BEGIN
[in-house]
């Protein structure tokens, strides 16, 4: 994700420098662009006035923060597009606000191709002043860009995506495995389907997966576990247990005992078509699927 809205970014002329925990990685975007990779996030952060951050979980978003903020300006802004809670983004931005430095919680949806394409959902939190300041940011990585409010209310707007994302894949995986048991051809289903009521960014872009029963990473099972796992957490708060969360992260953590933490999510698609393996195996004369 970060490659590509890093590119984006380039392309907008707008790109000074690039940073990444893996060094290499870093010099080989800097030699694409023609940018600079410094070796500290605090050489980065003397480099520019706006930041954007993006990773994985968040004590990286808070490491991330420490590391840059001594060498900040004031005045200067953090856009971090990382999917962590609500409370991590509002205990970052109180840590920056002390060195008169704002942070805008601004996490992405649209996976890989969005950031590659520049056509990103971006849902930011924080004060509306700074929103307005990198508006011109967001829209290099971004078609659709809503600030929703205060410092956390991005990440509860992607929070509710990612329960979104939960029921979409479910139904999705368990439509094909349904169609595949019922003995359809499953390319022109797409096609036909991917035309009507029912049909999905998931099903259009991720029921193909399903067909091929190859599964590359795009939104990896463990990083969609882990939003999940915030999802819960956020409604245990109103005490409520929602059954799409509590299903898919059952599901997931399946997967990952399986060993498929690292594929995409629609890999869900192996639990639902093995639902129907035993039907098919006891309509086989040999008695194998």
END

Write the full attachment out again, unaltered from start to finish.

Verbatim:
[in-house]
């Protein structure tokens, strides 16, 4: 994700420098662009006035923060597009606000191709002043860009995506495995389907997966576990247990005992078509699927 809205970014002329925990990685975007990779996030952060951050979980978003903020300006802004809670983004931005430095919680949806394409959902939190300041940011990585409010209310707007994302894949995986048991051809289903009521960014872009029963990473099972796992957490708060969360992260953590933490999510698609393996195996004369 970060490659590509890093590119984006380039392309907008707008790109000074690039940073990444893996060094290499870093010099080989800097030699694409023609940018600079410094070796500290605090050489980065003397480099520019706006930041954007993006990773994985968040004590990286808070490491991330420490590391840059001594060498900040004031005045200067953090856009971090990382999917962590609500409370991590509002205990970052109180840590920056002390060195008169704002942070805008601004996490992405649209996976890989969005950031590659520049056509990103971006849902930011924080004060509306700074929103307005990198508006011109967001829209290099971004078609659709809503600030929703205060410092956390991005990440509860992607929070509710990612329960979104939960029921979409479910139904999705368990439509094909349904169609595949019922003995359809499953390319022109797409096609036909991917035309009507029912049909999905998931099903259009991720029921193909399903067909091929190859599964590359795009939104990896463990990083969609882990939003999940915030999802819960956020409604245990109103005490409520929602059954799409509590299903898919059952599901997931399946997967990952399986060993498929690292594929995409629609890999869900192996639990639902093995639902129907035993039907098919006891309509086989040999008695194998």